|INTRO(2)||System Calls Manual||INTRO(2)|
introduction to system calls and error numbers
This section provides an overview of the system calls, their error returns, and other common definitions and concepts.
Nearly all of the system calls provide an error number in the external variable errno, which is defined as:
extern int errno
When a system call detects an error, it returns an integer value indicating failure (usually -1) and sets the variable errno accordingly. <This allows interpretation of the failure on receiving a -1 and to take action accordingly.> Successful calls never set errno; once set, it remains until another error occurs. It should only be examined after an error. Note that a number of system calls overload the meanings of these error numbers, and that the meanings must be interpreted according to the type and circumstances of the call.
The following is a complete list of the errors and their names as given in ⟨sys/errno.h⟩.
1 EPERMOperation not permitted.
2 ENOENTNo such file or directory.
3 ESRCHNo such process.
4 EINTRInterrupted function call.
SIGQUIT) was caught by the process during the execution of an interruptible function. If the signal handler performs a normal return, the interrupted function call will seem to have returned the error condition.
5 EIOInput/output error.
6 ENXIONo such device or address.
7 E2BIGArg list too long.
NCARGS(specified in ⟨sys/param.h⟩).
8 ENOEXECExec format error.
9 EBADFBad file descriptor.
10 ECHILDNo child processes.
11 EDEADLKResource deadlock avoided.
12 ENOMEMCannot allocate memory.
13 EACCESPermission denied.
14 EFAULTBad address.
15 ENOTBLKNot a block device.
16 EBUSYResource busy.
17 EEXISTFile exists.
18 EXDEVImproper link.
19 ENODEVOperation not supported by device.
20 ENOTDIRNot a directory.
21 EISDIRIs a directory.
22 EINVALInvalid argument.
23 ENFILEToo many open files in system.
24 EMFILEToo many open files.
25 ENOTTYInappropriate ioctl for device.
26 ETXTBSYText file busy.
27 EFBIGFile too large.
28 ENOSPCDevice out of space.
29 ESPIPEIllegal seek.
30 EROFSRead-only file system.
31 EMLINKToo many links.
32 EPIPEBroken pipe.
33 EDOMNumerical argument out of domain.
34 ERANGENumerical result out of range.
35 EAGAINResource temporarily unavailable.
36 EINPROGRESSOperation now in progress.
37 EALREADYOperation already in progress.
38 ENOTSOCKSocket operation on non-socket.
39 EDESTADDRREQDestination address required.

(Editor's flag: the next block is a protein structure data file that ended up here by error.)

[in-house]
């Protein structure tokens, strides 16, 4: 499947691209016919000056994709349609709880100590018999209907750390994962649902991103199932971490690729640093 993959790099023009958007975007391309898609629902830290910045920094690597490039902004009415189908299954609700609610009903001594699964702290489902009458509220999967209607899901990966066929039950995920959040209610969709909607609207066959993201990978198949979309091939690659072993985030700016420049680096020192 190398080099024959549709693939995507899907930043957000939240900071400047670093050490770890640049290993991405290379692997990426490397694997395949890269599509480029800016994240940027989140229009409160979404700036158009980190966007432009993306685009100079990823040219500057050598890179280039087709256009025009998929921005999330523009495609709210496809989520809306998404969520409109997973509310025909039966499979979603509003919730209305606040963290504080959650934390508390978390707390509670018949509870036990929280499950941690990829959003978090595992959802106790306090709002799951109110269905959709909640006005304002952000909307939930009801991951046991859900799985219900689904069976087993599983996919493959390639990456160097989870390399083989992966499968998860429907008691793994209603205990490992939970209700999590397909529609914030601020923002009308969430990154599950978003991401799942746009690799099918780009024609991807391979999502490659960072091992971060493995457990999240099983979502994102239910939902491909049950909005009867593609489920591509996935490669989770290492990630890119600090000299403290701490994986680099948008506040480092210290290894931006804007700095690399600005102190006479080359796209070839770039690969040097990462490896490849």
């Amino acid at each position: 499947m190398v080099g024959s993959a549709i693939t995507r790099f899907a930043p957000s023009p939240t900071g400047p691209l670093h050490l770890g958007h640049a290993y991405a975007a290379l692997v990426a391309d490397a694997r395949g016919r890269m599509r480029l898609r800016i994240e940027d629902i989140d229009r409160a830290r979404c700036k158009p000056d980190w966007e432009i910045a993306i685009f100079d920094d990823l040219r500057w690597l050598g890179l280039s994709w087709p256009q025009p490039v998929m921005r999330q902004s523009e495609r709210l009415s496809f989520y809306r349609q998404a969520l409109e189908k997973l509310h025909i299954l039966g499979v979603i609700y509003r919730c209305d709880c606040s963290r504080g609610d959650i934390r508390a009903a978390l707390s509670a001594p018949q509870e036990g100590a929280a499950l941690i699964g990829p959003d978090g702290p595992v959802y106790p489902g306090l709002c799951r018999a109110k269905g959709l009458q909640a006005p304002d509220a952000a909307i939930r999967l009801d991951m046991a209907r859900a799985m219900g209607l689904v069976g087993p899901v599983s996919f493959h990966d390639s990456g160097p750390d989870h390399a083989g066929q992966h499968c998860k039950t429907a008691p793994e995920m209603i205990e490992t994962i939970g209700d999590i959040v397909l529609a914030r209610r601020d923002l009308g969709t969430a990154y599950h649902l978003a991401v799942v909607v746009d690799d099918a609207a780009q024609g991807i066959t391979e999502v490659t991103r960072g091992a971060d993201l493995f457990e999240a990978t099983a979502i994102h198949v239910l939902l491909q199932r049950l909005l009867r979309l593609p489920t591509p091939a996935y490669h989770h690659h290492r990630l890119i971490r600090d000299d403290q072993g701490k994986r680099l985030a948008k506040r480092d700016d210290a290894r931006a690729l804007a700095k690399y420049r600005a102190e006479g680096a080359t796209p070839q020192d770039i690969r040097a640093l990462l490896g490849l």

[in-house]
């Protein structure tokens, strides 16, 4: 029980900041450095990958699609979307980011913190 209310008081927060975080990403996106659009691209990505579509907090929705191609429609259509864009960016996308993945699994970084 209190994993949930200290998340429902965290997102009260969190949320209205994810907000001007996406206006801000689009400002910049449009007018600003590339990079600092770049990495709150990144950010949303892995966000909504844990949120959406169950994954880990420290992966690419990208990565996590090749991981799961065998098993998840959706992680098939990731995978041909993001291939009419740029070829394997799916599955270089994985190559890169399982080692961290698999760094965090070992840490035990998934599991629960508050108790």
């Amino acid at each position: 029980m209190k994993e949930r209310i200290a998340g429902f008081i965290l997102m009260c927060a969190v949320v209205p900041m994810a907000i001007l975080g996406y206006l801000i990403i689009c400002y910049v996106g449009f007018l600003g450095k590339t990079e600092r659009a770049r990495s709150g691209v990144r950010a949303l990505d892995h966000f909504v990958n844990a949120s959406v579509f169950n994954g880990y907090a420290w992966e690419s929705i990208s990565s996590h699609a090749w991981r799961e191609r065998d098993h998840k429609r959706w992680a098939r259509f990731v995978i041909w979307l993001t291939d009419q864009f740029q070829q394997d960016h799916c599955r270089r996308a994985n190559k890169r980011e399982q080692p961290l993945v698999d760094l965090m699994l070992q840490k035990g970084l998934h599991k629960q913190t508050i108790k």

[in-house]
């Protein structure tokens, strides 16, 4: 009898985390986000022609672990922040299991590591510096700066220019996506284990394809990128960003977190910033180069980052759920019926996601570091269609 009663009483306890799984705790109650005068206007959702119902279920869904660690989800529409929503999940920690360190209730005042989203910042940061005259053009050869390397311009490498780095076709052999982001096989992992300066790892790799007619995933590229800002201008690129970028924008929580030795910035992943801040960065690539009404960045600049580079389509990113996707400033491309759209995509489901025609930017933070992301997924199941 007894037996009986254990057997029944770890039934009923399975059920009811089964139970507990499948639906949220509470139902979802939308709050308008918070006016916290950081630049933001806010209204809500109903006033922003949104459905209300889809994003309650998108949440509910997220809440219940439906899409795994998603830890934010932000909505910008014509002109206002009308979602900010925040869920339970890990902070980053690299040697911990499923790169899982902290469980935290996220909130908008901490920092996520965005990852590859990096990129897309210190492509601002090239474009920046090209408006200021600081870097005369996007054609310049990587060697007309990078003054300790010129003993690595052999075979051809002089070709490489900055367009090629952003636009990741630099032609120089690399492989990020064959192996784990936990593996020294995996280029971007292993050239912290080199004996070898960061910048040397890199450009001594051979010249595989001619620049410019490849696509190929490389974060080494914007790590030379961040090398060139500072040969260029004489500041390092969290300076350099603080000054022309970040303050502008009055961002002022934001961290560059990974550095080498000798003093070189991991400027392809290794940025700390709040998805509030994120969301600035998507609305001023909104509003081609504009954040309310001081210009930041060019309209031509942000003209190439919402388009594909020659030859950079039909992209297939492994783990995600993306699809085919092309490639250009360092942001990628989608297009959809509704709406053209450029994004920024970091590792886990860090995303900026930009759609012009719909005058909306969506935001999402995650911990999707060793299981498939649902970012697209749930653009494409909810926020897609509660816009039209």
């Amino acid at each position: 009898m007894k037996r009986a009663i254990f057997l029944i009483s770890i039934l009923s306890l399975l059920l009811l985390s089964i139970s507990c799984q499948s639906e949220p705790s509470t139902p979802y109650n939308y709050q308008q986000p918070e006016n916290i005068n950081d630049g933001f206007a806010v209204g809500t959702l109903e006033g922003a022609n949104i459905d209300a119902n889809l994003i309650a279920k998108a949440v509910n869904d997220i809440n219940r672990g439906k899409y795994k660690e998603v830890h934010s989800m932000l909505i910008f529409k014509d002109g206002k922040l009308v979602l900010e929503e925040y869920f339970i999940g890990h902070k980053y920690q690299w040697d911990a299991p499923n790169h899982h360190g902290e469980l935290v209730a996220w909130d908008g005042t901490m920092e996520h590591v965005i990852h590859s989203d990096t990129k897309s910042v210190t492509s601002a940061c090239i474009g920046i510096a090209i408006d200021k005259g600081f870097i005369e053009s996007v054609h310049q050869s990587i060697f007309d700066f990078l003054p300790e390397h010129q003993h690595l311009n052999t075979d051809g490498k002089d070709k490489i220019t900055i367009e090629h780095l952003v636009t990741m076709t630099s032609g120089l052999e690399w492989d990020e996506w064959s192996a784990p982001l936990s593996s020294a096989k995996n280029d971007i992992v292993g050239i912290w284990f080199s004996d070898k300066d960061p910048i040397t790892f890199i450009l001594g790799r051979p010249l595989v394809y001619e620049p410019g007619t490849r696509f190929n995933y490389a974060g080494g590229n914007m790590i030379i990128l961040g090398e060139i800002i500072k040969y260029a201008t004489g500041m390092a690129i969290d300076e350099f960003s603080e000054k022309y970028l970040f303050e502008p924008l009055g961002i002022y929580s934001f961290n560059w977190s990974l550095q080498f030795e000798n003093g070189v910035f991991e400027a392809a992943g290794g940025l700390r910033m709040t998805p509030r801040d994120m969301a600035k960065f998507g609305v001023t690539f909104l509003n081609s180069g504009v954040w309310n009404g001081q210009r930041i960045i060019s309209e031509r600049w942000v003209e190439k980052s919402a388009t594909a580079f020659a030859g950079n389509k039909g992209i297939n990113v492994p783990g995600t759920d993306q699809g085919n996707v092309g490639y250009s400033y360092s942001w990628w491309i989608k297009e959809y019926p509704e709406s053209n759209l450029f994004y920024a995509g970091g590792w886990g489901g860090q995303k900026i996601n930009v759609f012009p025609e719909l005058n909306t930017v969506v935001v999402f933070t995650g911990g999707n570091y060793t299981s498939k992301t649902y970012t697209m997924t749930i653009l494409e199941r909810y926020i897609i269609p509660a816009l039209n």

40 EMSGSIZEMessage too long.
41 EPROTOTYPEProtocol wrong type for socket.
42 ENOPROTOOPTProtocol not available.
43 EPROTONOSUPPORTProtocol not supported.
44 ESOCKTNOSUPPORTSocket type not supported.
45 ENOTSUPNot supported.
46 EPFNOSUPPORTProtocol family not supported.
47 EAFNOSUPPORTAddress family not supported by protocol family.
48 EADDRINUSEAddress already in use.
49 EADDRNOTAVAILCannot assign requested address.
50 ENETDOWNNetwork is down.
51 ENETUNREACHNetwork is unreachable.
52 ENETRESETNetwork dropped connection on reset.
53 ECONNABORTEDSoftware caused connection abort.
54 ECONNRESETConnection reset by peer.
55 ENOBUFSNo buffer space available.
56 EISCONNSocket is already connected.
57 ENOTCONNSocket is not connected.
58 ESHUTDOWNCannot send after socket shutdown.
60 ETIMEDOUTOperation timed out.
61 ECONNREFUSEDConnection refused.
62 ELOOPToo many levels of symbolic links.
63 ENAMETOOLONGFile name too long.
MAXNAMELEN) characters, or an entire path name exceeded 1023 (
64 EHOSTDOWNHost is down.
65 EHOSTUNREACHNo route to host.
66 ENOTEMPTYDirectory not empty.
.’ and ‘
..’ was supplied to a remove directory or rename call.
67 EPROCLIMToo many processes.
68 EUSERSToo many users.
69 EDQUOTDisc quota exceeded.
70 ESTALEStale NFS file handle.
72 EBADRPCRPC struct is bad.
73 ERPCMISMATCHRPC version wrong.
74 EPROGUNAVAILRPC prog. not avail.
75 EPROGMISMATCHProgram version wrong.
76 EPROCUNAVAILBad procedure for program.
77 ENOLCKNo locks available.
78 ENOSYSFunction not implemented.
79 EFTYPEInappropriate file type or format.
80 EAUTHAuthentication error.
81 ENEEDAUTHNeed authenticator.
82 EPWROFFDevice power is off.
83 EDEVERRDevice error.
84 EOVERFLOWValue too large to be stored in data type.
85 EBADEXECBad executable (or shared library).
86 EBADARCHBad CPU type in executable.
88 EBADMACHOMalformed Mach-o file.
89 ECANCELEDOperation canceled.
90 EIDRMIdentifier removed.
91 ENOMSGNo message of desired type.
92 EILSEQIllegal byte sequence.
93 ENOATTRAttribute not found.